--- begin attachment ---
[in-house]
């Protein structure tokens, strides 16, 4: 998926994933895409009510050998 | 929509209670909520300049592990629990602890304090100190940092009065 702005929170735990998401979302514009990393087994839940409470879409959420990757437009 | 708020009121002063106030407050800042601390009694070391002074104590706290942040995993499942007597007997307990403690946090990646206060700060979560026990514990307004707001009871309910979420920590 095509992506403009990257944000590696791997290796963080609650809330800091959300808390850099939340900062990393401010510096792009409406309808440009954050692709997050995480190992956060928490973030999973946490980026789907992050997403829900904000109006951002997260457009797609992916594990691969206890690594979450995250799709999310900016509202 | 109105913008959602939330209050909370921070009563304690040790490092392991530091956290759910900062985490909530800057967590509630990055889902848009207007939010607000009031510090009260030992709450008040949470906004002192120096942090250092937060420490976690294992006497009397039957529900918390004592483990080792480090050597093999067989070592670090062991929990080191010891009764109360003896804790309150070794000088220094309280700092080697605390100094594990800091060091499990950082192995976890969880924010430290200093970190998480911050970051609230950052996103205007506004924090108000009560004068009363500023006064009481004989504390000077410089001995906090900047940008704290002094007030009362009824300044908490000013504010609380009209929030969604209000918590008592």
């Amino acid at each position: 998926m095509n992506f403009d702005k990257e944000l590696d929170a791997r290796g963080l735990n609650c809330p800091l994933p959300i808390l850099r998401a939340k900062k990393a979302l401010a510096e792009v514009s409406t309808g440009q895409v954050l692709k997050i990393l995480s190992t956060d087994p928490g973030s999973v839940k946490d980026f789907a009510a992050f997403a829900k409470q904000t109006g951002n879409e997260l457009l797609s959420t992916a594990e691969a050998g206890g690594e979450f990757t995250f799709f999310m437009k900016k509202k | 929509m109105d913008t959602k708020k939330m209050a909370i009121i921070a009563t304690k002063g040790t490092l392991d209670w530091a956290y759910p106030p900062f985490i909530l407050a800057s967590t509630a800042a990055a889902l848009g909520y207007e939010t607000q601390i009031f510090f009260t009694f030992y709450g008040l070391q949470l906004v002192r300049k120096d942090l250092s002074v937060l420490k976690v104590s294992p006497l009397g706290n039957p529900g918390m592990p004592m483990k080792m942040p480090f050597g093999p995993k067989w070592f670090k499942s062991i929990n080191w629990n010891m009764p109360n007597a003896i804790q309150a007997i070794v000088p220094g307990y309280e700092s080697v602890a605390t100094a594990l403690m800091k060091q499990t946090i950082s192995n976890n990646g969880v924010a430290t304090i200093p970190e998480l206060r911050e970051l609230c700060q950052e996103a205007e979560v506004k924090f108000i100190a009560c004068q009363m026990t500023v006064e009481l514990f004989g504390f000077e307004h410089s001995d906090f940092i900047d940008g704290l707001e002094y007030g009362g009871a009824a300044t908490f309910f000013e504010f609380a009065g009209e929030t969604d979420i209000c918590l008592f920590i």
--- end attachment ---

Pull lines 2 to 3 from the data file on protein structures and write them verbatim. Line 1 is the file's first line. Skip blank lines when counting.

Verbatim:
């Protein structure tokens, strides 16, 4: 998926994933895409009510050998 | 929509209670909520300049592990629990602890304090100190940092009065 702005929170735990998401979302514009990393087994839940409470879409959420990757437009 | 708020009121002063106030407050800042601390009694070391002074104590706290942040995993499942007597007997307990403690946090990646206060700060979560026990514990307004707001009871309910979420920590 095509992506403009990257944000590696791997290796963080609650809330800091959300808390850099939340900062990393401010510096792009409406309808440009954050692709997050995480190992956060928490973030999973946490980026789907992050997403829900904000109006951002997260457009797609992916594990691969206890690594979450995250799709999310900016509202 | 109105913008959602939330209050909370921070009563304690040790490092392991530091956290759910900062985490909530800057967590509630990055889902848009207007939010607000009031510090009260030992709450008040949470906004002192120096942090250092937060420490976690294992006497009397039957529900918390004592483990080792480090050597093999067989070592670090062991929990080191010891009764109360003896804790309150070794000088220094309280700092080697605390100094594990800091060091499990950082192995976890969880924010430290200093970190998480911050970051609230950052996103205007506004924090108000009560004068009363500023006064009481004989504390000077410089001995906090900047940008704290002094007030009362009824300044908490000013504010609380009209929030969604209000918590008592």
């Amino acid at each position: 998926m095509n992506f403009d702005k990257e944000l590696d929170a791997r290796g963080l735990n609650c809330p800091l994933p959300i808390l850099r998401a939340k900062k990393a979302l401010a510096e792009v514009s409406t309808g440009q895409v954050l692709k997050i990393l995480s190992t956060d087994p928490g973030s999973v839940k946490d980026f789907a009510a992050f997403a829900k409470q904000t109006g951002n879409e997260l457009l797609s959420t992916a594990e691969a050998g206890g690594e979450f990757t995250f799709f999310m437009k900016k509202k | 929509m109105d913008t959602k708020k939330m209050a909370i009121i921070a009563t304690k002063g040790t490092l392991d209670w530091a956290y759910p106030p900062f985490i909530l407050a800057s967590t509630a800042a990055a889902l848009g909520y207007e939010t607000q601390i009031f510090f009260t009694f030992y709450g008040l070391q949470l906004v002192r300049k120096d942090l250092s002074v937060l420490k976690v104590s294992p006497l009397g706290n039957p529900g918390m592990p004592m483990k080792m942040p480090f050597g093999p995993k067989w070592f670090k499942s062991i929990n080191w629990n010891m009764p109360n007597a003896i804790q309150a007997i070794v000088p220094g307990y309280e700092s080697v602890a605390t100094a594990l403690m800091k060091q499990t946090i950082s192995n976890n990646g969880v924010a430290t304090i200093p970190e998480l206060r911050e970051l609230c700060q950052e996103a205007e979560v506004k924090f108000i100190a009560c004068q009363m026990t500023v006064e009481l514990f004989g504390f000077e307004h410089s001995d906090f940092i900047d940008g704290l707001e002094y007030g009362g009871a009824a300044t908490f309910f000013e504010f609380a009065g009209e929030t969604d979420i209000c918590l008592f920590i």